Sweet Chin Movie


188. My Name is Bruce (Bruce Campbell, 2007)

Bruce Campbell has achieved a privileged position as an actor, he’s attained cult status in a way that very few others have. In My Name is Bruce he takes the most postmodern route as Campbell plays a grotesque image of himself as a B-Movie star. He’s mistaken by one of his fans as the man most likely to help when an ancient a Chinese demon is accidentally released to torment the small town of Gold Lick. The film plays on Campbell’s status as a jobbing actor with a particularly devoted fan-club. With tongue wedged firmly in cheek it’s difficult to watch this with anything other than a feeling of warmth for Bruce. He’s worked hard in a lengthy career and with this and his fiction book Make Love! the Bruce Campbell Way he’s further crafted a niche in the hearts of those fans. Fans who just want to enjoy watching the mighty chinned one play comedically flawed matinee idols in ropey horror films. He’s more than watchable and carries the leading role in a low budget bit of escapism like this with ease and no shortage of smarm and charm.

One more thing; I’ve been specifically asked to make mention of the pneumatic charms of leading lady Grace Thorsen – who lends a little bit of class and beauty to proceedings. So there, I have.

Die Hard 5: The Autumn Years?


187. 16 Blocks (Richard Donner, 2006)

The first thing I noticed about 16 Blocks is that I think it’s the first time I’ve seen Bruce Willis playing his age. He looks really very rough in this. Essentially lifting the plot of Clint Eastwood’s mediocre action flick The Gauntlet (the link is to my review from earlier this year), this film condenses the space and paints it on a gritty urban canvas of side streets and underground car-parks. Mos Def plays the witness that Willis’ hard-bitten alcho-cop has to transport to a court appearance, but travelling that short distance becomes a problem when someone tries to kill the witness and Brucie boy decides to shake off the beer fuzz and man-up.

This is an entertaining genre film, something that I’d like to see John Carpenter making more of. So it came as a bit of a surprise to see Superman director, Richard Donner’s name on the end credits, I must have missed it at the start, but that explained why it is a solidly paced and well shot action thriller – far outstripping Clint’s laboured effort at a similar thing. Mos Def is initially a bit annoying but eventually I could only find him endearing, his slightly simple outlook and genuine panic give the film a heart that it otherwise might not have had and Willis seems to genuinely warm to him aswell. Alongside Be Kind Rewind this bodes well for the guy. Willis on the other hand is entering into the difficult twilight of the action star, a path that Clint is probably the most successful survivor of. This thinking gave me the idea that 16 Blocks is in many ways another Die Hard film, perhaps a more appropriate final chapter for the accidental hero character that Willis perfected back in the 80s.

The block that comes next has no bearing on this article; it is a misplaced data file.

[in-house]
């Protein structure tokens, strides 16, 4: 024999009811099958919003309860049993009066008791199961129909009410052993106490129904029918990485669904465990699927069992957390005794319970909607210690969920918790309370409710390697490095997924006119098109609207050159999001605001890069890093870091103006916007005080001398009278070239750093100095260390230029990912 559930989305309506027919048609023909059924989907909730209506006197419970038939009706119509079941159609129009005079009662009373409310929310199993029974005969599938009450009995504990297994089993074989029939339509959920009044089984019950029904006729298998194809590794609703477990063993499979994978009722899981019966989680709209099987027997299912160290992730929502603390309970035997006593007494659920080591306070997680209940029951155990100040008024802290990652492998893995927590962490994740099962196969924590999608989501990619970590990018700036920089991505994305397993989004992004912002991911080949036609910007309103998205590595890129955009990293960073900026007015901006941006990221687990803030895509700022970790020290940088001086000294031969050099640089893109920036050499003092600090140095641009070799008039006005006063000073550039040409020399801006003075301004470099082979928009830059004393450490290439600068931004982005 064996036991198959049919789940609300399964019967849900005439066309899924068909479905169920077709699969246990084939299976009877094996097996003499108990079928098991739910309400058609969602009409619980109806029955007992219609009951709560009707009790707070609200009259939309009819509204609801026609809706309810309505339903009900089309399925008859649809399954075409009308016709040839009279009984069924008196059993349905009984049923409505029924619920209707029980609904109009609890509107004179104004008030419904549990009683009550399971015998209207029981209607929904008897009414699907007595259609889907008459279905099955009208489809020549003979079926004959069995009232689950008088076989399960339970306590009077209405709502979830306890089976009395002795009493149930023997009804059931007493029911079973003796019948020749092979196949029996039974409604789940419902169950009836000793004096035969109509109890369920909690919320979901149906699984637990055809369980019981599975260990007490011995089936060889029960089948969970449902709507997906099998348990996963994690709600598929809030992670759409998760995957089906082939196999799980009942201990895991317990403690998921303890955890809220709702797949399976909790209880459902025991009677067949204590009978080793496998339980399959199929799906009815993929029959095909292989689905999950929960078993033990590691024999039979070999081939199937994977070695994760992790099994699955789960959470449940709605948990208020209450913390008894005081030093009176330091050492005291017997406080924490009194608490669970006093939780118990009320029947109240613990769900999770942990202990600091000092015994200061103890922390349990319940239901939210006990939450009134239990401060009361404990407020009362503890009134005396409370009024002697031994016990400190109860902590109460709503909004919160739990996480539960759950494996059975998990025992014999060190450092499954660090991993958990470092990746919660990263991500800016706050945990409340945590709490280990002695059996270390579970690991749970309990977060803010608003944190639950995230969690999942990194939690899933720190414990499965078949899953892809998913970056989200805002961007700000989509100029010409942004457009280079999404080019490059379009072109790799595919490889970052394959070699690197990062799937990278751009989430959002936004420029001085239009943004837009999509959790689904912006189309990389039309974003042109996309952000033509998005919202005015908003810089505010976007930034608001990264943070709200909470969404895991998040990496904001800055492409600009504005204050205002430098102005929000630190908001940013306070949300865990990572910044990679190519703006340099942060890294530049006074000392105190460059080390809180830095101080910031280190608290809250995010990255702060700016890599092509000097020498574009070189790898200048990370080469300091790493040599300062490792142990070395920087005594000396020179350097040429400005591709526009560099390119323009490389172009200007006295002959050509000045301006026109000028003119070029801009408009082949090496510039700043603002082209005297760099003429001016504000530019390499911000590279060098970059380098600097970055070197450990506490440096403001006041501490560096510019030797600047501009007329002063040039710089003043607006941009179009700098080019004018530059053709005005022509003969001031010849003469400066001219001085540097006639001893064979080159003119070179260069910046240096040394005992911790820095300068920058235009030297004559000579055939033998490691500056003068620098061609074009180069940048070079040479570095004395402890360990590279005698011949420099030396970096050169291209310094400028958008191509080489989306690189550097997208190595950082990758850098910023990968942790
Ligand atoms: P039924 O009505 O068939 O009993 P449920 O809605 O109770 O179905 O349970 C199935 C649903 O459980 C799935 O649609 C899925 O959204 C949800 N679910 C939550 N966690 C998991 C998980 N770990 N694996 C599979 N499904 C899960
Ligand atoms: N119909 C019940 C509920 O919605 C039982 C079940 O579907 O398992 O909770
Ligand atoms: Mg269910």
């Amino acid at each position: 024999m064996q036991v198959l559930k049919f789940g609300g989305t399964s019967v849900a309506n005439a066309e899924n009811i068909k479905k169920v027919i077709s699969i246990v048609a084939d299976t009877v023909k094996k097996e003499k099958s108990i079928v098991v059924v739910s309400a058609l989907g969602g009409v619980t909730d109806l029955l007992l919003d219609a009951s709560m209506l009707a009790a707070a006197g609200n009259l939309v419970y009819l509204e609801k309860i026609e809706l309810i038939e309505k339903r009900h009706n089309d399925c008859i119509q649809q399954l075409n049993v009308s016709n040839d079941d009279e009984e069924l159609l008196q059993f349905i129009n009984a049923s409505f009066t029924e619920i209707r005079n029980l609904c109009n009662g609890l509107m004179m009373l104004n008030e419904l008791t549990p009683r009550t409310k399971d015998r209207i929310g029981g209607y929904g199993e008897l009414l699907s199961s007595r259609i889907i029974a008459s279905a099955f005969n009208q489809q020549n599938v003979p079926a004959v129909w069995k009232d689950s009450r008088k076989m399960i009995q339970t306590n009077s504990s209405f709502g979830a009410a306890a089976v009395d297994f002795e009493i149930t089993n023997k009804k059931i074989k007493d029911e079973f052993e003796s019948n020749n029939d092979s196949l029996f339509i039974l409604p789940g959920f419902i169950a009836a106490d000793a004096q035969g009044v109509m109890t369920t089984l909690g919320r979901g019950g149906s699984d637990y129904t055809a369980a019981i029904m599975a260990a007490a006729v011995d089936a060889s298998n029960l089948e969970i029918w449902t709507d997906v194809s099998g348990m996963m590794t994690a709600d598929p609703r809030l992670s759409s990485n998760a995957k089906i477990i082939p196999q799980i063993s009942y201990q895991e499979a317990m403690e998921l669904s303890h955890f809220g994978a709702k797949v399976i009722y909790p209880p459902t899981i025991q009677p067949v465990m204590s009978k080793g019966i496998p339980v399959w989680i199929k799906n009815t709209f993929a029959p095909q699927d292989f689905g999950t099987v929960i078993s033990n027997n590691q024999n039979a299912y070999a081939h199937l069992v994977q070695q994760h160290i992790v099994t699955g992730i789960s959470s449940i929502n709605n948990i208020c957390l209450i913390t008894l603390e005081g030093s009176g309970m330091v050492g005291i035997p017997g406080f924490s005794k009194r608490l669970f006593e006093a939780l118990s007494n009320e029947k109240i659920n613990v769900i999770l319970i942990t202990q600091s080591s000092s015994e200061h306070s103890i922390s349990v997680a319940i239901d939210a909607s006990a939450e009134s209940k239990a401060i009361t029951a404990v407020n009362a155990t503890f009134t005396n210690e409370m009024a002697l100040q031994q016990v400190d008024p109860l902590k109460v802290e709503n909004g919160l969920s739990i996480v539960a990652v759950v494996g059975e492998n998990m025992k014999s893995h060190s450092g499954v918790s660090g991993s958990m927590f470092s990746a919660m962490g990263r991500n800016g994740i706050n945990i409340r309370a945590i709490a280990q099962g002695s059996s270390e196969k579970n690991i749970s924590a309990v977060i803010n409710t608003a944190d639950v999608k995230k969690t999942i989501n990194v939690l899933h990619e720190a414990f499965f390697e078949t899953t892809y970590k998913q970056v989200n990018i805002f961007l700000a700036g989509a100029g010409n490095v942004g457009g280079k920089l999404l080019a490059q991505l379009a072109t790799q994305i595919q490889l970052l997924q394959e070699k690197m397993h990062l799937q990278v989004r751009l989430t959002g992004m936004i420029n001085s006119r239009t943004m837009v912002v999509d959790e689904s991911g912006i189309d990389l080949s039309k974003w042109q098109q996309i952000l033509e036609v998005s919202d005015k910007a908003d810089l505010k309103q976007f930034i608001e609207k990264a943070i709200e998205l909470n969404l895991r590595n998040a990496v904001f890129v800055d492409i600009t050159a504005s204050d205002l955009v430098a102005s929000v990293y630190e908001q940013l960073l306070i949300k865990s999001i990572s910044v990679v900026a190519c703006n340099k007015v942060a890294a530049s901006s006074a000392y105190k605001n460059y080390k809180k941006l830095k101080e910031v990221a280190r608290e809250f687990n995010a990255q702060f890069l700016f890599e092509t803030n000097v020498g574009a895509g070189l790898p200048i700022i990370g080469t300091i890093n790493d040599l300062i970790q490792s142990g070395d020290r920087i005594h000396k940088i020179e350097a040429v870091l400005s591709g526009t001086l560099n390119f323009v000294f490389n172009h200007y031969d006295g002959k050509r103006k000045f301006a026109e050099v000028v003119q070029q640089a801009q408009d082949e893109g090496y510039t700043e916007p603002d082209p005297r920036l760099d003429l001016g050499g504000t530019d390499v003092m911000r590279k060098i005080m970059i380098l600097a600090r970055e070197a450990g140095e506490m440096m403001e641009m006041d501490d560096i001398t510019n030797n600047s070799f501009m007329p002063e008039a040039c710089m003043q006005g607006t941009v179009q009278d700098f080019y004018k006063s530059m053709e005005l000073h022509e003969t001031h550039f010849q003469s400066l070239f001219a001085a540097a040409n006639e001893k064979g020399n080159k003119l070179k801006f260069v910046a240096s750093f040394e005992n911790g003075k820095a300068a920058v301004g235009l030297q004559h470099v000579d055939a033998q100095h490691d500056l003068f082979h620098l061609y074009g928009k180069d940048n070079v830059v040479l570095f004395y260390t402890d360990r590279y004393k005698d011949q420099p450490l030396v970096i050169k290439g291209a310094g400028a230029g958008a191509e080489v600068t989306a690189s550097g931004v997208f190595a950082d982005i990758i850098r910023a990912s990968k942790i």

September 6th: The Morning After


186. The Hangover (Todd Phillips, 2009)

It’d be a pretty safe bet to say that I laughed at this film more than any other this year. Todd Phillips returns to the kind of territory that he covered so successfully with Old School, another film about a group of men fleetingly trying to come to terms with being masculine in a world that doesn’t really allow it anymore. Except in The Hangover the men are in the adult theme-park of Las Vegas. There’s solid performances from everyone involved, especially Zach Galifianakis and Ed Helms who provide the majority of the comedy.

The situation is pretty familiar to me, attempting to recall what I’ve done after a particularly heavy night on the sauce though not quite to the same extent as in this film though. I don’t want to talk about the plot anymore for fear of ruining it for anyone else. I will say that there is a genuine feeling that everyone had a lot of fun making this, I certainly think that feeling is transmitted and watching The Hangover is like an invitation to join a group of your friends having a good time. That’s probably the highest compliment I can pay to a film like this and I felt much the same way about Old School among a few other films that capture that mystery feeling of mates having a good time.